Upon hearing the radio announcer report that the assailants are flesh eaters, Barbara runs off towards the door hysterically screaming instead of reacting to the opening basement door. A man in overalls emerges grabbing her. The Coopers are the Tinsdales in the first draft and Judy is not in the script at all. Tom Ryan is described as a young man in overalls rather than in a t-shirt. He announces that they are from the gas station (instead of from town). The Tinsdales have a son not a daughter named Timmy (an earlier draft used the name Kevin).

No shots of zombies were specifically scripted in to follow the window shooting scene. These were cut in later.
In the basement, Harry reaches for a cigarette and realizes his pack is empty and he crumples it. Then he goes to the table and sees a pack. Discovering it is empty he throws it violently and it winds up near Helen and Timmy. He sees a transistor radio on a workbench and fiddles with it. It only picks up static. A moment later Harry really loses it and yells at Helen: ‘I hate you…right? I hate the kid? I wanna see you die here right?…and I’ll just say to these things, excuse me…my wife and kid are uncomfortable here…we’re goin’ into town.’
The TV announcer introduces the Sheriff as Conan W. McClellan, of the County Dept. of Public Protection. There is discussion about precautionary decapitating the ghouls that is not heard in the final film.

Tom tells the group that he was the cemetery’s caretaker across the road and fled to the house after being attacked by two of the things. In the escape attempt, Tom jumps out of the flaming truck and is seized by the ghouls instead of burning inside it.

Timmy kills Helen who tries to hold him back with a knife. Her death is suggested not shown; her scream is all that is heard.

Both Barbara and Ben hide in the cellar after Harry’s death. The posse were to find the skeletal remains of Johnny at the cemetery instead of having Johnny come back for Barbara. A motorcycle patrolman named Charlie refers to Chief McClellan as Connie (short for Conan).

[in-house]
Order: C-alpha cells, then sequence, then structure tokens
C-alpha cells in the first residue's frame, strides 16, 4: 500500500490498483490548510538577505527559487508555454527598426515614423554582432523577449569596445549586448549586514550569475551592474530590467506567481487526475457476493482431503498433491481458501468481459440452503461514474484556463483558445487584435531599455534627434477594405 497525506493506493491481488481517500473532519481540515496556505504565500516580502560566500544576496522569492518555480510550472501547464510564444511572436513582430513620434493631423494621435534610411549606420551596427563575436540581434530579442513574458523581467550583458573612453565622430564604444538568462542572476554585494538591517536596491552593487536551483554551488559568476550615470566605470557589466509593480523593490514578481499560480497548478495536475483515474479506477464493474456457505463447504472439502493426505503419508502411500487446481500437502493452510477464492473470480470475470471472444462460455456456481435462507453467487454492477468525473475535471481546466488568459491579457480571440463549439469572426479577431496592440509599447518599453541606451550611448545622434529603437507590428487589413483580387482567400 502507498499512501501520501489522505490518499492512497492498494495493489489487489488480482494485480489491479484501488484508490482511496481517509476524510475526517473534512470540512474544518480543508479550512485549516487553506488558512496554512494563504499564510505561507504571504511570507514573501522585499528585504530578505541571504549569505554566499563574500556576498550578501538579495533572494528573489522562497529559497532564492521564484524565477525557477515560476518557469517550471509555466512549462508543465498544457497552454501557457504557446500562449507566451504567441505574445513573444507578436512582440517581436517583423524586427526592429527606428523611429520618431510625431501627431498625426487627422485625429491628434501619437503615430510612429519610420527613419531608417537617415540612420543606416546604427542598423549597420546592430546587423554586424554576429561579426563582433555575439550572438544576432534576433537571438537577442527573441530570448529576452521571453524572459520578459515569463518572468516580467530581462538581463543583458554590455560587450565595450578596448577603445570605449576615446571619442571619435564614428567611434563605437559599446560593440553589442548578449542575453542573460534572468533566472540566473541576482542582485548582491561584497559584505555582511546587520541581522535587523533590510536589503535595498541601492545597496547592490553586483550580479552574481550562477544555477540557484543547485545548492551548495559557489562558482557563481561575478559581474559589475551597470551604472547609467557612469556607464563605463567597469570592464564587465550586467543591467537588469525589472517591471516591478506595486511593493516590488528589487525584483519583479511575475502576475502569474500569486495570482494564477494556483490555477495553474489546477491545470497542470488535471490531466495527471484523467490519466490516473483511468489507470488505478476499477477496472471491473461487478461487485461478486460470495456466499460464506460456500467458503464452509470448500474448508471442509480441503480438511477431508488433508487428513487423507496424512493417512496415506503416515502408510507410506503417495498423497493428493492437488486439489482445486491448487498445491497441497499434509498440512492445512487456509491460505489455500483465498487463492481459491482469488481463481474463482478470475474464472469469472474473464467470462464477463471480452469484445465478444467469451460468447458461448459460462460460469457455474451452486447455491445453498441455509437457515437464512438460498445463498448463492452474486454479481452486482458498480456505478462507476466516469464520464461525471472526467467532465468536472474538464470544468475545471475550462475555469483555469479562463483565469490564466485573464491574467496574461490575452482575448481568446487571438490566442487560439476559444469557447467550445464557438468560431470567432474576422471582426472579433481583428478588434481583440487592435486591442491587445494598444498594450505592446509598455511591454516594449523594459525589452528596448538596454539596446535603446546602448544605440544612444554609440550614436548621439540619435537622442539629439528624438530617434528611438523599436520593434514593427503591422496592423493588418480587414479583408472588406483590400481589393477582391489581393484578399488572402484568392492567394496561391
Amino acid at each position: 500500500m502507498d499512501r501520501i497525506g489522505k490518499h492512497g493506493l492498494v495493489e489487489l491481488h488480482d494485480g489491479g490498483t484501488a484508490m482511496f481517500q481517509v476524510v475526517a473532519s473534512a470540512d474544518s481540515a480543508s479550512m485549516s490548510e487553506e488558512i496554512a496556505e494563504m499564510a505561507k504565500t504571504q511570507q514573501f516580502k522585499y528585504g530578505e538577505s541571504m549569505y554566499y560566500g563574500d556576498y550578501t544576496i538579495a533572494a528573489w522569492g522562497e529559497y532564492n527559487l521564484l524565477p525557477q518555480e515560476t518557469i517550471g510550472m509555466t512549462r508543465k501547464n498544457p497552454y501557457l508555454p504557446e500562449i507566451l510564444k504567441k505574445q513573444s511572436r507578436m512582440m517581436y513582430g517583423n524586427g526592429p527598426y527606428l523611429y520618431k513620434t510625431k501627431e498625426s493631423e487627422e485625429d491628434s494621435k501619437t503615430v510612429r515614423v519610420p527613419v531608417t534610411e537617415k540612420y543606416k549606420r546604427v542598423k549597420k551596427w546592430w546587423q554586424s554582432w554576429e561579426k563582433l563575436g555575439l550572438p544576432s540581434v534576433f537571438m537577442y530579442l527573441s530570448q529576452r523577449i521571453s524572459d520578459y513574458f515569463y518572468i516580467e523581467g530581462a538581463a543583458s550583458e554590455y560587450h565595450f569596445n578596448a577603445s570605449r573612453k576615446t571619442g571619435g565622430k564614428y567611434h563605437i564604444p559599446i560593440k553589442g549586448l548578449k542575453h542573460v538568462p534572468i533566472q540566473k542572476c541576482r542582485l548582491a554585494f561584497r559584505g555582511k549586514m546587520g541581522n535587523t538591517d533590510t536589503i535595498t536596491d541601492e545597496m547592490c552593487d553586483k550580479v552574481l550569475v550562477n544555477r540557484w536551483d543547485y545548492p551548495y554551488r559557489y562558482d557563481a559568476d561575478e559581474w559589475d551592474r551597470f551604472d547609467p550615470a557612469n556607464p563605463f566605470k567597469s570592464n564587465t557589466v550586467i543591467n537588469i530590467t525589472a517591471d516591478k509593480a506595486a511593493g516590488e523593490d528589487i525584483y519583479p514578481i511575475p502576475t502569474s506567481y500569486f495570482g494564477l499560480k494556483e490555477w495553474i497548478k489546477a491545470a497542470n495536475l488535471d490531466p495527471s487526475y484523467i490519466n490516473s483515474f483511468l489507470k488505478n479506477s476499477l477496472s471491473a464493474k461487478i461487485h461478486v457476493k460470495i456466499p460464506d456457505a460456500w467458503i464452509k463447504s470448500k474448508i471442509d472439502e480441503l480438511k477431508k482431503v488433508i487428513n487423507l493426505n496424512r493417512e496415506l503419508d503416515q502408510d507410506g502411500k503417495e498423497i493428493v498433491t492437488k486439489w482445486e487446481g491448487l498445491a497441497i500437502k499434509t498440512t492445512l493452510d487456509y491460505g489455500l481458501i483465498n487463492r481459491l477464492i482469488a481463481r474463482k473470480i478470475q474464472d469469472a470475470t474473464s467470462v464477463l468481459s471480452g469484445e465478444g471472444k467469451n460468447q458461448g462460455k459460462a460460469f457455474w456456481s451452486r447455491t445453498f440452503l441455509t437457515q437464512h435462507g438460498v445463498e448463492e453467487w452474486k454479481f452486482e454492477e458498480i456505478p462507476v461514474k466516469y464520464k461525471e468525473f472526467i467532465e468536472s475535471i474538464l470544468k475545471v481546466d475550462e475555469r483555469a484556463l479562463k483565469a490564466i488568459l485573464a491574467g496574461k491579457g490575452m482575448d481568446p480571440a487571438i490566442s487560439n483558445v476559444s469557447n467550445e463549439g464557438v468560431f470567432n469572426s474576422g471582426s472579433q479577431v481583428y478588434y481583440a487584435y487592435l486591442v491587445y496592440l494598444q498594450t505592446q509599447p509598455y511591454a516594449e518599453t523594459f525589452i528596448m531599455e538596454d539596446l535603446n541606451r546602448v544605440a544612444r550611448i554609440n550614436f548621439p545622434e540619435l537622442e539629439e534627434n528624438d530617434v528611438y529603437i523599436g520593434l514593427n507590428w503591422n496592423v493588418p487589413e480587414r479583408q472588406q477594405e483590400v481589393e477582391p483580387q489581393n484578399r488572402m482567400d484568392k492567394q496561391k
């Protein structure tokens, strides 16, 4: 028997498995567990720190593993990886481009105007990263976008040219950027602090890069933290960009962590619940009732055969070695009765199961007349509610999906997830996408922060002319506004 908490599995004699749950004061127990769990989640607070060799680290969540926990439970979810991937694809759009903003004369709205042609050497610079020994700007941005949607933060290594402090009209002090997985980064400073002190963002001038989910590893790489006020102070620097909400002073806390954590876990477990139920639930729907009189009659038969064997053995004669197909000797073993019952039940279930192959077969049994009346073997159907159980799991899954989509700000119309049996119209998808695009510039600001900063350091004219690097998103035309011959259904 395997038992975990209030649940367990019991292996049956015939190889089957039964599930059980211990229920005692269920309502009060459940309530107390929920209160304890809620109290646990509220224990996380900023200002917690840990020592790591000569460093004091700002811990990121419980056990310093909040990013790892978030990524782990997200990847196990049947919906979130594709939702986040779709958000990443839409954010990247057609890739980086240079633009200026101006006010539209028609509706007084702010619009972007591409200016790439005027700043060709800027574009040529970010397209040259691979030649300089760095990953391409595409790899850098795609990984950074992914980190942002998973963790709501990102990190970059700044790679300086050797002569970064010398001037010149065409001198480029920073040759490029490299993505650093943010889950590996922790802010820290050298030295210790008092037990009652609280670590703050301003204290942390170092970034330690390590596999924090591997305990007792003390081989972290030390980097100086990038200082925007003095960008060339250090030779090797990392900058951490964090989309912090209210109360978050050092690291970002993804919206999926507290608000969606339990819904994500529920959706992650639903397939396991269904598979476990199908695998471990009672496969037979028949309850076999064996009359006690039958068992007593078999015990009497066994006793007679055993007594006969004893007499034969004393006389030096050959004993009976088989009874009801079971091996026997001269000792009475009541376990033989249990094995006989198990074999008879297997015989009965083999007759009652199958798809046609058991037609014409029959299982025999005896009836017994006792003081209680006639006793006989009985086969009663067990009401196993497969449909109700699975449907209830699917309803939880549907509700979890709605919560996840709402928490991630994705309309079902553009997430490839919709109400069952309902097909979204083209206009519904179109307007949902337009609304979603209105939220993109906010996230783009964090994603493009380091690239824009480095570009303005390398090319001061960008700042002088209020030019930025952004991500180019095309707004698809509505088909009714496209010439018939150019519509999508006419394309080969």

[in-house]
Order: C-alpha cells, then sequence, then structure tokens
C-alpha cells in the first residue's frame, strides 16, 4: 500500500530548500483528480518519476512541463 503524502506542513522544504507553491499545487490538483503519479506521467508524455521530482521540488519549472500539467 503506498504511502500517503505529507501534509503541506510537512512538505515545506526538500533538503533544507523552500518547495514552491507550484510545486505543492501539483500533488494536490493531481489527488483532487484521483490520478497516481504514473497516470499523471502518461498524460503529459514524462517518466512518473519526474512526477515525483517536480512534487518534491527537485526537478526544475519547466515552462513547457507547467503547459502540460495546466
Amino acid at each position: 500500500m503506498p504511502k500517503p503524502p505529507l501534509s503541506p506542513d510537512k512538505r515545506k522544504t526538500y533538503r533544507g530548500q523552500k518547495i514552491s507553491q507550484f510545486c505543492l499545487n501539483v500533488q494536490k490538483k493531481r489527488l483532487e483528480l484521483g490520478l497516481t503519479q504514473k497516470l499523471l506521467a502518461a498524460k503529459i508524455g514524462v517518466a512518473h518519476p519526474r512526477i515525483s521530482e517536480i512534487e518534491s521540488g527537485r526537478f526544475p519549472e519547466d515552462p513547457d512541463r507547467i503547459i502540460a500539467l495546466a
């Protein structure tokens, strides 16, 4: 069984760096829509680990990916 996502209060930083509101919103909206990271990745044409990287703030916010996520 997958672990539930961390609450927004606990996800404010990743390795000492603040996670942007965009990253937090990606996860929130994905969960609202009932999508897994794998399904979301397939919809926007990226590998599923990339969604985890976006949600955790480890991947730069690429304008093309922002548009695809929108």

George Henderson, the deputy, has a few more lines where he recommends the group check out the house nearby the fields. Cars were to be shown pulling up near the farmhouse and Ben excitedly announcing they’d been saved. As soon as Ben is shot Barbara screams, hence saving her own life! Another draft showed a tear running down her cheek – a sign she was a living human (for some reason, it’s sometimes hard to tell a dead human from an undead human from a living human in the book).

Ben’s assassin is referred to as "Man Who Fired the Shot" in the script.

McClellan, instead of commending the shot, bursts out "Damn it! Why’d you shoot for? I told you to be careful!" and concludes that "it’s too bad…an accident. The only loss we had the whole night."

The main location of the movie was discovered by Jack Ligo, an art student at the time. When Romero and Russo went to check it out, they knew they had found the perfect farmhouse. Located in Connoquenessen, a small town near Evans City, about 40 miles north of Pittsburgh, there were lots of problems to be fixed before production, mainly no running water. The basement was not usable, with its mud floor and low-hanging wooden beams. The then-owners were the Gass Family who rented it to Image Ten for $300 a month. The truck was purchased for $50 from a junkyard. It seemed to work fine, and made it to the farmhouse, where it died. In a fortunate coincidence, someone up the road had the same truck and donated it to the film (obviously the other truck was blown up!)

At this point, George thought Karl Hardman should direct but Russo claims he talked George into it. "We weren't voting against Karl but for George" he says.